Part two of our Neuro Linguistic Programming discovery, we spoke to Robin Goldsbro about the radical new movement of imagining the workplace of tomorrow, Organisation Z.
At a roundtable hosted by the Bridge earlier this year, Robin answered the question that we were all thinking, “traditionally organisations are using more command and control ways of being with people. They’re offering rewards and they’re very basic in terms of how much money you get paid.
Organisation Z is about rethinking what we do there. Individuals are a bit younger and want more out of their life and get more out of their life through the organisation that they’re working with.”
Robin actively challenges people he works with to think about why they work for a business, leading them to explore the question of, “How is it that I can live my values through that organisations and what sort of rewards and mechanisms do I get?"
But what can organisations do to attract new talent?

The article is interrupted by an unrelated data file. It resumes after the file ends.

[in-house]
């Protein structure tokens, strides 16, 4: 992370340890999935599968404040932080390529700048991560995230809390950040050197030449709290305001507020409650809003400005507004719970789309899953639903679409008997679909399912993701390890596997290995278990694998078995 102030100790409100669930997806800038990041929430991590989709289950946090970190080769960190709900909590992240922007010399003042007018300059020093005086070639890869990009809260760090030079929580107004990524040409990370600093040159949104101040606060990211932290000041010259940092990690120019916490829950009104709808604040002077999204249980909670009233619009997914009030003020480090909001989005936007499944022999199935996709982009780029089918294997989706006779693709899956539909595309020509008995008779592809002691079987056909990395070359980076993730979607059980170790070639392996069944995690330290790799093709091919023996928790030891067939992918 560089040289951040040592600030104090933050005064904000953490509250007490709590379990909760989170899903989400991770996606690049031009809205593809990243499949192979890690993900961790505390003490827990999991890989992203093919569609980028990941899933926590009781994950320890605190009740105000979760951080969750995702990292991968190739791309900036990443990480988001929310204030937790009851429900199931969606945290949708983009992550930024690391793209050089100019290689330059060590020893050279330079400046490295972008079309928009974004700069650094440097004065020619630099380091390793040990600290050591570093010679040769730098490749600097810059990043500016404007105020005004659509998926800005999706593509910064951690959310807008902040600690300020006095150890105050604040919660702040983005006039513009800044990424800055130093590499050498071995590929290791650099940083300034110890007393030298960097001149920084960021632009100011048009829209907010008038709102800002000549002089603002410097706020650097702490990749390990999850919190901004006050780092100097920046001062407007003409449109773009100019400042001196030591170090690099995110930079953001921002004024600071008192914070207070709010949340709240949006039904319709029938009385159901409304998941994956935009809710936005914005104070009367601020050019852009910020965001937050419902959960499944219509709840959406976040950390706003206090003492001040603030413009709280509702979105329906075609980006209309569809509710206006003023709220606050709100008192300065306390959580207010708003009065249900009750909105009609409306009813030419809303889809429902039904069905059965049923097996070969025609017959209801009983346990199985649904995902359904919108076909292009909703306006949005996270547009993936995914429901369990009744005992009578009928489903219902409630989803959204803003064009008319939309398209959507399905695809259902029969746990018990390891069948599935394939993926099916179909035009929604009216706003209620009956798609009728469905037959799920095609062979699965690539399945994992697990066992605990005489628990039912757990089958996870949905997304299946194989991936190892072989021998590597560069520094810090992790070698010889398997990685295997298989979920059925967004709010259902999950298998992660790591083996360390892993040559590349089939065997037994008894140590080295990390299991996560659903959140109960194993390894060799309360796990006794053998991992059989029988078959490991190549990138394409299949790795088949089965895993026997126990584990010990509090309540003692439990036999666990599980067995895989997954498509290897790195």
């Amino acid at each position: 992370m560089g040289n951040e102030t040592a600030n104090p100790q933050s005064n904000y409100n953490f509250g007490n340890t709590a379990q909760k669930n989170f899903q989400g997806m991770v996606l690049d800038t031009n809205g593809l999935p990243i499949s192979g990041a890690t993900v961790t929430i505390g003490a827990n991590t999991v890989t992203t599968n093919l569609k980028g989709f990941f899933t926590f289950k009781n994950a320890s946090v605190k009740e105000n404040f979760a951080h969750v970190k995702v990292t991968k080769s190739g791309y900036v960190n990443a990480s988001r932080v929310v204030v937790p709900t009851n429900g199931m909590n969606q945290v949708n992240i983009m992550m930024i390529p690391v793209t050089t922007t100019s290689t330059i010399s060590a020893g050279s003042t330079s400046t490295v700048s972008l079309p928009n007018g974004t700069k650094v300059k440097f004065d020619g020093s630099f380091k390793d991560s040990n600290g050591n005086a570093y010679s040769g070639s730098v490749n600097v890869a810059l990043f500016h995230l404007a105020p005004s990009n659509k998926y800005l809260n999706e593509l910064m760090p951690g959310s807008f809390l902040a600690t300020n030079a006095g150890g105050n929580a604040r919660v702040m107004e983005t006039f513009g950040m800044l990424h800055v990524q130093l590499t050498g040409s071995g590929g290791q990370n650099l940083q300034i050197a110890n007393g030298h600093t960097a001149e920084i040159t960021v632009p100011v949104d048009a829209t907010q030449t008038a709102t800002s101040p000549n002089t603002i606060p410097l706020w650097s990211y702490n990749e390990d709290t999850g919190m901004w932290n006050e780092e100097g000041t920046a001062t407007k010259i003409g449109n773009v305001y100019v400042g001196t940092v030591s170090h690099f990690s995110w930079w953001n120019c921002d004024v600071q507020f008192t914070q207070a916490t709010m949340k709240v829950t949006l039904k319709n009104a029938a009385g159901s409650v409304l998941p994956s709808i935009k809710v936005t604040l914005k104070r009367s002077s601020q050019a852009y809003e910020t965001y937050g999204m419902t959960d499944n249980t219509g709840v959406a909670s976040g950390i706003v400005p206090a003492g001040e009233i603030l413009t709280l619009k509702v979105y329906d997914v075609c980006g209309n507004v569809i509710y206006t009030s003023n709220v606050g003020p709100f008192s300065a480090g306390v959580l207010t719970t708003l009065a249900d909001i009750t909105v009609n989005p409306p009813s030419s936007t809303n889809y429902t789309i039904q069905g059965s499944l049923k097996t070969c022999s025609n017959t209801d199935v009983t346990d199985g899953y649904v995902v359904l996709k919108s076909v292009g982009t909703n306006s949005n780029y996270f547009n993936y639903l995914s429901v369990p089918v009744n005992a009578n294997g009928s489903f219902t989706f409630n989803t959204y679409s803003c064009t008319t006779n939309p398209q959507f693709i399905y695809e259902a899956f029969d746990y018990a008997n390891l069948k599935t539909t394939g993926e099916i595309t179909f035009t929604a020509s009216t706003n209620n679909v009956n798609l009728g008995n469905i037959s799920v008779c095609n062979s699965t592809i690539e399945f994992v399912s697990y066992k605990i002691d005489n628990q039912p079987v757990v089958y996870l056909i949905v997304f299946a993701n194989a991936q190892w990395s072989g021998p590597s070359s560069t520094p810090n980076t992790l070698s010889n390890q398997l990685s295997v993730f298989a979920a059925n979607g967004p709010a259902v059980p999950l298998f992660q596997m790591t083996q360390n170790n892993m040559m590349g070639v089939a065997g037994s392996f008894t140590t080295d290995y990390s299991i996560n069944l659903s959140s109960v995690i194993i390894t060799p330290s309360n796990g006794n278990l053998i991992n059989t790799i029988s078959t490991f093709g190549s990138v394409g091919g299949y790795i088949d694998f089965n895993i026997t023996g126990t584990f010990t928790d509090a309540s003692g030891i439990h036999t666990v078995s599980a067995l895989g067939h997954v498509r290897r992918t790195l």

For Robin it’s simple, “People want to be in control of their lives, it makes them feel better. They’re expecting to work for an organisation that has a very clear value set which is in line with their own.” The message seems clear, a ‘competitive salary’ isn’t enough to attract the younger generation of talent.
As Robin affirms “They’re not looking for the transactional relationship of hours spent against money paid – they’re looking for something that really appeals to that deep inner self.” An emotional connection is needed to support the more traditional methods of candidate attraction and retention.
Social responsibility is also playing an important part of the decision-making process of millennial job seekers. “They’re looking for an organisation that is doing amazing things outside of business. They’re looking for something to appeal to that social conscience that people have – they want to contribute to something bigger than themselves.”
What were the main focal points of the roundtable event with the Bridge?
“The question is about who this is for. Who are we not including who we should be including? Age came up a lot and sexual orientation, as well as disability.
We talked about how do you create awareness that there’s a need to do something different and who needs to have that awareness. We made the distinction that if there aren’t individuals at the top table who have that mind set, then it’s very difficult to get some of the change further down.”